We like to think of this opinions page as the people’s page.
This is where readers sound off in letters to the editor, and where people respond to letters with more letters — often, in thoughtful reflection and praise, or constructive criticism; sometimes, with anger; once in a while, with biting sarcasm. We envision some writers clipping from the newspaper what they’ve personally written and taping the copy in a memory book, or using a magnet to put it on the fridge.
This opinions page is where several of our die-hard readers with expertise in a certain area, or sometimes just with exceptionally articulate passion, see their voices appear in what we call op-eds. These are special columns that can run more than twice the length of a letter to the editor. The nickname reflects a traditional bygone format of two pages, one bearing editorials and the other page opposite of editorials — op-ed — featuring other commentary and perspective pieces.
Having shepherded The Modesto Bee’s opinions section for eight months, I also hope that people get something out of what I write. This takes two forms: editorials reflecting the formal position of the newspaper, written under the collaborative byline of The Bee’s editorial board; and columns like this, with my name and head shot, which are less formal and reflect my work alone.
The goal of today’s column is to better align what I write with what you want to read.
Consider this your chance to have a say in what your newspaper does.
What’s important to you? What affects you and your family, your mood, your bank account, your sense of well-being? How might information on this opinions page improve your life?
I’m serious. We want the people’s page to reflect our people. The best way for that to happen is to hear what they’re thinking.
We already have decent ways of guessing. Modern analytics let us know how many people are reading our online content, how long they spend on each story, and whether they’re motivated to subscribe. But these indicators have limitations; for example, they don’t in the least reflect newsprint readers, who are among our most loyal customers.
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Hundreds of readers do engage each year, letting us know what’s on their minds in letters to the editor, as I’ve mentioned. These come in unpredictable ebbs and flows. Although you used to see letters appear on any given day, lately we’ve settled on printing them twice a week: Sunday, our best-read edition, and one other day, usually Wednesday.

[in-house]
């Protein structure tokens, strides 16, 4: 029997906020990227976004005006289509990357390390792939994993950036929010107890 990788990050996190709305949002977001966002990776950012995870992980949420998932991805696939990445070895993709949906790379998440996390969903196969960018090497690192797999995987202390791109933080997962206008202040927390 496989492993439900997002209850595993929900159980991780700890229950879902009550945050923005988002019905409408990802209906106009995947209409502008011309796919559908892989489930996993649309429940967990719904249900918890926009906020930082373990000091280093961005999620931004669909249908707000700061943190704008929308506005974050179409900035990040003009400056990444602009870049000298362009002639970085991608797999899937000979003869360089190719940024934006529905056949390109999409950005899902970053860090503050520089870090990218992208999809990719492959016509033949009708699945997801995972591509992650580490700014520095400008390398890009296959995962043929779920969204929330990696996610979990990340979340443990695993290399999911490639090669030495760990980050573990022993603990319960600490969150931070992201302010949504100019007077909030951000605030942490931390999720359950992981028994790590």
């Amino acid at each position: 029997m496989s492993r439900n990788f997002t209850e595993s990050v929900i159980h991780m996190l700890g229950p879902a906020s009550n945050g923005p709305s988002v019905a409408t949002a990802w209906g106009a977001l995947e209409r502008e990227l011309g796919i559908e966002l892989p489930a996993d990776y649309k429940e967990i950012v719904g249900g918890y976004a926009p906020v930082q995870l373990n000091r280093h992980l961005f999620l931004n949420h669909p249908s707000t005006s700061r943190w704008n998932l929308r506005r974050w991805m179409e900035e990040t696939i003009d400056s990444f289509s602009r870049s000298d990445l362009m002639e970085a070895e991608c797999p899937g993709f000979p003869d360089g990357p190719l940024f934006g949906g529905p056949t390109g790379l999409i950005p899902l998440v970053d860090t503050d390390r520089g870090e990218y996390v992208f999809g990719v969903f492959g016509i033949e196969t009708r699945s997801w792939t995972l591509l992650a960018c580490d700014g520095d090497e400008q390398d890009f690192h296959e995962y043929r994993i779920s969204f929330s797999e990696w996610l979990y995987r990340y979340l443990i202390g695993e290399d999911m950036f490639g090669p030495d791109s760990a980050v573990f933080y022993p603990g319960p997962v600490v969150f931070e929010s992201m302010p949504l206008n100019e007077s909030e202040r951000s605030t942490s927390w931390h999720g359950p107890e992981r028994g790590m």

This is not a call for more letters. It is a call for your response to this question: What would you like to see The Bee address on this opinions page?
We don’t need your name (like we do for letters) for this feedback. We just need your brainpower.
It’s tempting to throw out there a few suggestions to get you thinking. But I don’t want to poison the well, so to speak. I want your genuine input.
I will say that your suggestions should be local in scope, or at most regional. I almost never write about national politics or international issues unless they directly affect us here in the Central Valley. You will see national and international topics treated by syndicated columnists on this page, and that’s sufficient; I’m paid to treat local and regional subjects. (Feel free to continue writing letters of national and international interest.)
Also, please remember that my mission is writing opinions, not fixing delivery problems or addressing customer service complaints.
The best way to reach me is by email, email@example.com. Telephone works, too — 209-578-2390; you may need to leave a message, as I’m not always in the office. Also, feel free to comment at the bottom of this column at modbee.com and on our Facebook page.
In The Bee’s opinions section, we’re looking to amplify your voice. Let it be heard.
This story was originally published October 27, 2019 5:00 AM.